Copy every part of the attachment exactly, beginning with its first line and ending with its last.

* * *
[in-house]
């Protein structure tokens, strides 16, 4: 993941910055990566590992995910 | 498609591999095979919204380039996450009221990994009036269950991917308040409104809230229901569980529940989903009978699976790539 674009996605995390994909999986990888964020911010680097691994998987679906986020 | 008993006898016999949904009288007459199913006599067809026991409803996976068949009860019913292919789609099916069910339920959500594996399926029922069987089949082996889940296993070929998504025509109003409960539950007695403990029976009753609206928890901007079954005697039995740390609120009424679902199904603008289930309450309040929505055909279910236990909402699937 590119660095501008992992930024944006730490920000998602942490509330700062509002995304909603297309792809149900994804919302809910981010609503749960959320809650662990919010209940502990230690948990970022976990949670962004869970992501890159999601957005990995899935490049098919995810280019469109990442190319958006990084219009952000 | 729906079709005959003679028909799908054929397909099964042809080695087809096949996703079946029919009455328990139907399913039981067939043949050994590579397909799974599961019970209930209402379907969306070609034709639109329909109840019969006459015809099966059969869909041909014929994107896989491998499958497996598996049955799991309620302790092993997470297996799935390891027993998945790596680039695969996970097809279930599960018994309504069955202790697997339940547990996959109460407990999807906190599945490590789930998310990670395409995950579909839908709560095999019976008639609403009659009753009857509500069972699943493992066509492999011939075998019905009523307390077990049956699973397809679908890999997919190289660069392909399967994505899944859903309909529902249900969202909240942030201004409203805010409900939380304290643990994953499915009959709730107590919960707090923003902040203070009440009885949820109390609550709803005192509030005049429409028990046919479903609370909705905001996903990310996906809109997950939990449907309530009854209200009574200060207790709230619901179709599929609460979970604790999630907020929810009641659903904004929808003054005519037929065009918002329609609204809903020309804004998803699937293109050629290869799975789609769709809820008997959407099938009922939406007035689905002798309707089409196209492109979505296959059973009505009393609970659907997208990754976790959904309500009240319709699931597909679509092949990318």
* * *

[in-house]
């Protein structure tokens, strides 16, 4: 993941910055990566590992995910 | 498609591999095979919204380039996450009221990994009036269950991917308040409104809230229901569980529940989903009978699976790539 674009996605995390994909999986990888964020911010680097691994998987679906986020 | 008993006898016999949904009288007459199913006599067809026991409803996976068949009860019913292919789609099916069910339920959500594996399926029922069987089949082996889940296993070929998504025509109003409960539950007695403990029976009753609206928890901007079954005697039995740390609120009424679902199904603008289930309450309040929505055909279910236990909402699937 590119660095501008992992930024944006730490920000998602942490509330700062509002995304909603297309792809149900994804919302809910981010609503749960959320809650662990919010209940502990230690948990970022976990949670962004869970992501890159999601957005990995899935490049098919995810280019469109990442190319958006990084219009952000 | 729906079709005959003679028909799908054929397909099964042809080695087809096949996703079946029919009455328990139907399913039981067939043949050994590579397909799974599961019970209930209402379907969306070609034709639109329909109840019969006459015809099966059969869909041909014929994107896989491998499958497996598996049955799991309620302790092993997470297996799935390891027993998945790596680039695969996970097809279930599960018994309504069955202790697997339940547990996959109460407990999807906190599945490590789930998310990670395409995950579909839908709560095999019976008639609403009659009753009857509500069972699943493992066509492999011939075998019905009523307390077990049956699973397809679908890999997919190289660069392909399967994505899944859903309909529902249900969202909240942030201004409203805010409900939380304290643990994953499915009959709730107590919960707090923003902040203070009440009885949820109390609550709803005192509030005049429409028990046919479903609370909705905001996903990310996906809109997950939990449907309530009854209200009574200060207790709230619901179709599929609460979970604790999630907020929810009641659903904004929808003054005519037929065009918002329609609204809903020309804004998803699937293109050629290869799975789609769709809820008997959407099938009922939406007035689905002798309707089409196209492109979505296959059973009505009393609970659907997208990754976790959904309500009240319709699931597909679509092949990318």